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PARTNERSHIPS FOR ENHANCED ENGAGEMENT IN RESEARCH (PEER)
Cycle 5 (2015 Deadline)


A multi-sensor hydrologic modeling framework to assess the impacts of small-scale water storage practices to water resources over Uganda


PI: Jamiat Nanteza (nantezajmt8@gmail.com), Makerere University
U.S. Partner: Mathew Rodell, NASA Goddard Space Flight Center
Project Dates: December 2016 - November 2019

Project Overview:

Water availability and accessibility are concerns that water managers strive to address in the face of climate change, population growth, and food insecurity. Water resources are strained during extreme hydrologic events, and as climate variability and extremes increase (Trenberth, 2012), the uncertainty of freshwater availability poses a threat for emerging economies like Uganda. Anecdotal reports from Uganda indicate that shrinking rivers and diminishing groundwater resources (Lwanga, 2015) have become commonplace, both of which indicate declines in groundwater storage. Water harvesting has the potential to mitigate climate impacts in the short-term (Kahinda et al., 2010); however, potential hydrologic alterations from such small-scale water captures and storage are unknown.

This study seeks to assess the viability of increasing water harvesting efforts in Uganda by examining associated hydrological impacts that result from the capture and storage of water. This study will apply an integrated modelling framework to exploit multivariate remote sensing data from NASA satellite missions combined with ground-based hydrologic observations to examine the spatial and temporal impacts of water harvesting. This project is a pilot study for model development and hypothesis testing. It thus provides a first step towards generation of a decision-support system for evaluating water use and management scenarios in the face of climate change and development. The research team will also address broader national development goals, including aiding decision making for development efforts towards irrigation-based agricultural production, as well as livelihoods. Results of the study should help to inform ongoing government efforts (for example, the Karamoja Action Plan for Food Security) aimed at transitioning the Karamoja dry-land communities from pastoralism to crop farming.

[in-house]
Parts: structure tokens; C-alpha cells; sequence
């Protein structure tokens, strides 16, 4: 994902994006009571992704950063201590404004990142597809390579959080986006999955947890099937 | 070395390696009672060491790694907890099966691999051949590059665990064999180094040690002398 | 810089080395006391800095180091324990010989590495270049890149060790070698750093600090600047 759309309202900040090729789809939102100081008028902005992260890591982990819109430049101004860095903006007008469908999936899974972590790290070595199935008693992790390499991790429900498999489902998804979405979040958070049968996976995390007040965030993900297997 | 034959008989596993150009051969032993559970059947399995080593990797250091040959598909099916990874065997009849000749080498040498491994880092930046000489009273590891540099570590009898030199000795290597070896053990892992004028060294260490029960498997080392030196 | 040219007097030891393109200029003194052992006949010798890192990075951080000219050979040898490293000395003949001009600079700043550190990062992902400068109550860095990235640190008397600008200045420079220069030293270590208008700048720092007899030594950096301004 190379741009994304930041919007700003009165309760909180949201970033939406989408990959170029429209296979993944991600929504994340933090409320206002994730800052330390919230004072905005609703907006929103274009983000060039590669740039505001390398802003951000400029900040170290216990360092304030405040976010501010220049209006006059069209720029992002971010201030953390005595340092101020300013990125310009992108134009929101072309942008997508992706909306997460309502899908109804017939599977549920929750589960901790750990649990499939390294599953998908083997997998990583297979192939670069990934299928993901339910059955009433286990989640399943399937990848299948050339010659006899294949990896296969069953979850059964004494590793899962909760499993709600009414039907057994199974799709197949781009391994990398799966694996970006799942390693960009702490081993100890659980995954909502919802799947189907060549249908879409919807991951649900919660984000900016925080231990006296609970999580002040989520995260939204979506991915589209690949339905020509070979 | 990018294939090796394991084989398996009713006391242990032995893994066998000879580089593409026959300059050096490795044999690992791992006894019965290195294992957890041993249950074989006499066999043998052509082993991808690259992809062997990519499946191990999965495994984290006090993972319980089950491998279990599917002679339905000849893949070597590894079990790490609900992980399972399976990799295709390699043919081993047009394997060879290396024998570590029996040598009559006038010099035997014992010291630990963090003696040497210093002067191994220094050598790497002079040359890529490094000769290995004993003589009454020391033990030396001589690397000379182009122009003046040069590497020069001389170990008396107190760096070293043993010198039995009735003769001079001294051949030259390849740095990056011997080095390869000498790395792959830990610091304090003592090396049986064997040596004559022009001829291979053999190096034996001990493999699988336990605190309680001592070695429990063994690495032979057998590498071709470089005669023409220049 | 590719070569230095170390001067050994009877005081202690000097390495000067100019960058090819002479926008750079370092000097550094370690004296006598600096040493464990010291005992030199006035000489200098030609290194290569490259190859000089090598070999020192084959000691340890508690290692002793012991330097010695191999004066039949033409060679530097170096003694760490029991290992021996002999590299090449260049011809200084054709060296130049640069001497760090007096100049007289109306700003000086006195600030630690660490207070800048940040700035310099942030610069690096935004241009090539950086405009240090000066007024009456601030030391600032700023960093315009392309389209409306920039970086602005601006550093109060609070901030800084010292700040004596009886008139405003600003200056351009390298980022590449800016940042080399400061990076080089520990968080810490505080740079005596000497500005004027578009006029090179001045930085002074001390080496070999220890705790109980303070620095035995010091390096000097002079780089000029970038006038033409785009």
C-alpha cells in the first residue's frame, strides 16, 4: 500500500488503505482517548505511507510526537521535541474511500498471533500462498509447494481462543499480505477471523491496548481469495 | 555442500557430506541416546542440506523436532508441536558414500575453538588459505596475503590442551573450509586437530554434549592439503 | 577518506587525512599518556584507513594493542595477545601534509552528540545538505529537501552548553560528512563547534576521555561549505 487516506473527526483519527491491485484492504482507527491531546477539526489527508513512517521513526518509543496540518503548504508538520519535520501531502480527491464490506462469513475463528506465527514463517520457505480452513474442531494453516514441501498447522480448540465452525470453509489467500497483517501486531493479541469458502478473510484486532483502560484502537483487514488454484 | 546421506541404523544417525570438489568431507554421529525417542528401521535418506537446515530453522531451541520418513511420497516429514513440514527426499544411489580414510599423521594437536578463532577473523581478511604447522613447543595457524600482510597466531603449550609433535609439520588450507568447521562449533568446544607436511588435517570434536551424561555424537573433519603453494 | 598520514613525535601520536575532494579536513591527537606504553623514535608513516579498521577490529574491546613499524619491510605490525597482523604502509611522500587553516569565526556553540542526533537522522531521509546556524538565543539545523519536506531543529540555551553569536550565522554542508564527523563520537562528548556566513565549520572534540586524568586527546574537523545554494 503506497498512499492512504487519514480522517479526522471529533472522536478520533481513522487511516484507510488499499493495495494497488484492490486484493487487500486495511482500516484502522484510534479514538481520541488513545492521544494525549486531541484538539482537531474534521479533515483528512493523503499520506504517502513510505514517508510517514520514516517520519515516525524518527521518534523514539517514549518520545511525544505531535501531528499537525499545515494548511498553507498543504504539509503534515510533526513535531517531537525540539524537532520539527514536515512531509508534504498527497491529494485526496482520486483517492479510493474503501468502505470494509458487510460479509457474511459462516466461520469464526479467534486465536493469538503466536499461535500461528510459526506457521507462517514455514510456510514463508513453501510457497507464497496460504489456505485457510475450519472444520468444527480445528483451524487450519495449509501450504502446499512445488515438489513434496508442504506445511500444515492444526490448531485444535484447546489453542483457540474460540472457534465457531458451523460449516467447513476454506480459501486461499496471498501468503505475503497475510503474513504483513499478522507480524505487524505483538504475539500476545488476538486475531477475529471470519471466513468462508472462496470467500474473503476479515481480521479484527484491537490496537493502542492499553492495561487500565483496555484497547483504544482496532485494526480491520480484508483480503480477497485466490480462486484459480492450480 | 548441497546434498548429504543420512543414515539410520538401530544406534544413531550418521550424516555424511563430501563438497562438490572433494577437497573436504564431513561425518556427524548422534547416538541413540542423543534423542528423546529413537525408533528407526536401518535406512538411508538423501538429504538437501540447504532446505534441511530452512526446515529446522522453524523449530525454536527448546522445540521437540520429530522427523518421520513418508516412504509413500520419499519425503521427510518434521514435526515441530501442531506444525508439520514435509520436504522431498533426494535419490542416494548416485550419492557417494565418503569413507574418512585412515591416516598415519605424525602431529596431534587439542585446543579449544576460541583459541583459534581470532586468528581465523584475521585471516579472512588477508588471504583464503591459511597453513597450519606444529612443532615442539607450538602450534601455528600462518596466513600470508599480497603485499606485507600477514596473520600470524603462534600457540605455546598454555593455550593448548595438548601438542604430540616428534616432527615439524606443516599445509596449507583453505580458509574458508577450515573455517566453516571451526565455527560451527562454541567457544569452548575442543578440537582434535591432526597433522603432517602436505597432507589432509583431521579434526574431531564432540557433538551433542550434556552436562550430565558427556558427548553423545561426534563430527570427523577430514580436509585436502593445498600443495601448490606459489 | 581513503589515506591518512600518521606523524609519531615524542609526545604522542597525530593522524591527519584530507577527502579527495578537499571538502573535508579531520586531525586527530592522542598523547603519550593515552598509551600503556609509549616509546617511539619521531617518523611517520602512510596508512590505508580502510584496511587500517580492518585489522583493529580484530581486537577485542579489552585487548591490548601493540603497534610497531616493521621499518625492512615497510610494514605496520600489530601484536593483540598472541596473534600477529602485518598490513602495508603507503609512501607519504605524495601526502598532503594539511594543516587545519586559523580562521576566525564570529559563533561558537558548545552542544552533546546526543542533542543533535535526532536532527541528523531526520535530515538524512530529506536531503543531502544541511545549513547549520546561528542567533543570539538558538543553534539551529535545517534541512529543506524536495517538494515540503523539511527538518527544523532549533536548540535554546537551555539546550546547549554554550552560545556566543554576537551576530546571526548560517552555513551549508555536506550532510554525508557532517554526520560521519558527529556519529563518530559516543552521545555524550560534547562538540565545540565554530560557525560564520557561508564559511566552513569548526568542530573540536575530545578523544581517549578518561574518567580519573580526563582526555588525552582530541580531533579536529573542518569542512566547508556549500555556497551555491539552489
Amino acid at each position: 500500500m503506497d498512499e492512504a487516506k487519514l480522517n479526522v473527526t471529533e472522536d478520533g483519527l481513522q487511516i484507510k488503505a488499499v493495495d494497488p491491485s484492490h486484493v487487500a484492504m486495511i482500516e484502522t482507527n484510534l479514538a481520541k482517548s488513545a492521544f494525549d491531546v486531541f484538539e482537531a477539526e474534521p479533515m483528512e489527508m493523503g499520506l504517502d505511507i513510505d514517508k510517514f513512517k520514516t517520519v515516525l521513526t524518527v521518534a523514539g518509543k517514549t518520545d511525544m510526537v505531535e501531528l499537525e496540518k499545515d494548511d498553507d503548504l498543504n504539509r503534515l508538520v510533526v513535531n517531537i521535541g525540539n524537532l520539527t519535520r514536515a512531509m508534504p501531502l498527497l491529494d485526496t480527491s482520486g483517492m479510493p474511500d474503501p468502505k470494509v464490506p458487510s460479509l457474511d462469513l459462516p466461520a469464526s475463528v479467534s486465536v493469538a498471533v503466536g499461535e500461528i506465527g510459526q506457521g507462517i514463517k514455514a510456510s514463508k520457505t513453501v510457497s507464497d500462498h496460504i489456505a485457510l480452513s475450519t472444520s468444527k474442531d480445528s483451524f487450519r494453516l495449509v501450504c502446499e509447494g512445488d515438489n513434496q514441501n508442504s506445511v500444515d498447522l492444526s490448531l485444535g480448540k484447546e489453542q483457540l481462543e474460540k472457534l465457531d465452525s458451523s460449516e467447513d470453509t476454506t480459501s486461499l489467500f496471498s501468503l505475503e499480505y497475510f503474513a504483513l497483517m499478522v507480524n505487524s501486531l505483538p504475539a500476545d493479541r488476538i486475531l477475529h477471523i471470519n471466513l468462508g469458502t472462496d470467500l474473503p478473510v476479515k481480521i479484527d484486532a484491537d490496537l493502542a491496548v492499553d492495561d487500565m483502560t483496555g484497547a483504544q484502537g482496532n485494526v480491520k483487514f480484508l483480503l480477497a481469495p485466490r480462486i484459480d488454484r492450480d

Summary of Recent Events

During the January – March 2018 period, 30% of the time has been focused on data analysis. A paper with a working title “Water use estimates across Uganda” has been drafted and continues to be worked on. On the other hand, 50% of the time has been put into generating training material for the remote sensing and hydrologic modelling workshops to be run during the last two weeks of May. The material has been mostly in form of codes to run for data analysis or model runs over selected basins in Uganda. In these workshops the PEER team will train participants in downloading and analyzing relevant NASA satellite data for water resources. During the remote sensing for water resources workshop, they shall cover topics including: Precipitation Remote Sensing, flood monitoring and prediction using satellites, remote sensing for Evapotranspiration, and remote sensing for groundwater management, remote sensing for drought monitoring and remote sensing of soil moisture monitoring. The hydrologic modeling workshop will train students in running the SWAT and Community Land Model and evaluating of model output. Thus data from the different satellites has been downloaded and extracted for Uganda. Forcing datasets for the hydrologic models has been sought and organized. A users’ manual is being developed that will help guide the participants through the workshops. These workshops are meant for capacity building.

During this period, a call for Msc. students to apply to join the project was issued and one student has been identified and recruited into the project.

In the next 3-6 months, the PI plans to conduct the remote sensing, global data acquisition and analysis workshop, start the hydrologic model simulations, calibration and validation.

Back to PEER Cycle 5 Grant Recipients

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